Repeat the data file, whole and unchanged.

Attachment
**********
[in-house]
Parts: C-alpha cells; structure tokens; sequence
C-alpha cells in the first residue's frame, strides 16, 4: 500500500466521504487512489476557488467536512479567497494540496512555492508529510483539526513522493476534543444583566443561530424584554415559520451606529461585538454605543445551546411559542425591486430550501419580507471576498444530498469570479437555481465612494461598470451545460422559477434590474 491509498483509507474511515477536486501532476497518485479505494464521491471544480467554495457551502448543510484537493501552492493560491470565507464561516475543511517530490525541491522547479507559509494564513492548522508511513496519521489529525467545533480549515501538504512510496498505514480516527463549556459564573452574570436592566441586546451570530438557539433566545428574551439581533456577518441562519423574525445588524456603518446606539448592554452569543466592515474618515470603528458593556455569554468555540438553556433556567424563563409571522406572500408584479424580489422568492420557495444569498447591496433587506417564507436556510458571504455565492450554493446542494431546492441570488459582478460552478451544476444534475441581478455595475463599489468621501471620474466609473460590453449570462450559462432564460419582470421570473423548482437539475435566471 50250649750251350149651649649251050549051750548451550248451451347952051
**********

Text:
[in-house]
Parts: C-alpha cells; structure tokens; sequence
C-alpha cells in the first residue's frame, strides 16, 4: 500500500466521504487512489476557488467536512479567497494540496512555492508529510483539526513522493476534543444583566443561530424584554415559520451606529461585538454605543445551546411559542425591486430550501419580507471576498444530498469570479437555481465612494461598470451545460422559477434590474 491509498483509507474511515477536486501532476497518485479505494464521491471544480467554495457551502448543510484537493501552492493560491470565507464561516475543511517530490525541491522547479507559509494564513492548522508511513496519521489529525467545533480549515501538504512510496498505514480516527463549556459564573452574570436592566441586546451570530438557539433566545428574551439581533456577518441562519423574525445588524456603518446606539448592554452569543466592515474618515470603528458593556455569554468555540438553556433556567424563563409571522406572500408584479424580489422568492420557495444569498447591496433587506417564507436556510458571504455565492450554493446542494431546492441570488459582478460552478451544476444534475441581478455595475463599489468621501471620474466609473460590453449570462450559462432564460419582470421570473423548482437539475435566471 50250649750251350149651649649251050549051750548451550248451451347952051